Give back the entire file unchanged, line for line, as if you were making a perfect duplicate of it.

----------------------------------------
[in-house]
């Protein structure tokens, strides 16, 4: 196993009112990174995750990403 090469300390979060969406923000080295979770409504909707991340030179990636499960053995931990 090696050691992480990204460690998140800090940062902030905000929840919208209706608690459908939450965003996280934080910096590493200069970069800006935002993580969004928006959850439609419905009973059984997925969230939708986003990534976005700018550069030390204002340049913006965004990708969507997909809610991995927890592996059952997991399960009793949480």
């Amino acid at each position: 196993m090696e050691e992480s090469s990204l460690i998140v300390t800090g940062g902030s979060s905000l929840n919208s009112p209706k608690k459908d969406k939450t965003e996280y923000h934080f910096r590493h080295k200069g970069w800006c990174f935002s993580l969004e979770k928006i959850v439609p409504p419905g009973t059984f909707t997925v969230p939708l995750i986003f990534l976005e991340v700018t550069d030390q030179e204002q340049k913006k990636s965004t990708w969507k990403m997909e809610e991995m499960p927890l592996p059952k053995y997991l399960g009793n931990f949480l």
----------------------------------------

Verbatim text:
[in-house]
């Protein structure tokens, strides 16, 4: 196993009112990174995750990403 090469300390979060969406923000080295979770409504909707991340030179990636499960053995931990 090696050691992480990204460690998140800090940062902030905000929840919208209706608690459908939450965003996280934080910096590493200069970069800006935002993580969004928006959850439609419905009973059984997925969230939708986003990534976005700018550069030390204002340049913006965004990708969507997909809610991995927890592996059952997991399960009793949480």
């Amino acid at each position: 196993m090696e050691e992480s090469s990204l460690i998140v300390t800090g940062g902030s979060s905000l929840n919208s009112p209706k608690k459908d969406k939450t965003e996280y923000h934080f910096r590493h080295k200069g970069w800006c990174f935002s993580l969004e979770k928006i959850v439609p409504p419905g009973t059984f909707t997925v969230p939708l995750i986003f990534l976005e991340v700018t550069d030390q030179e204002q340049k913006k990636s965004t990708w969507k990403m997909e809610e991995m499960p927890l592996p059952k053995y997991l399960g009793n931990f949480l």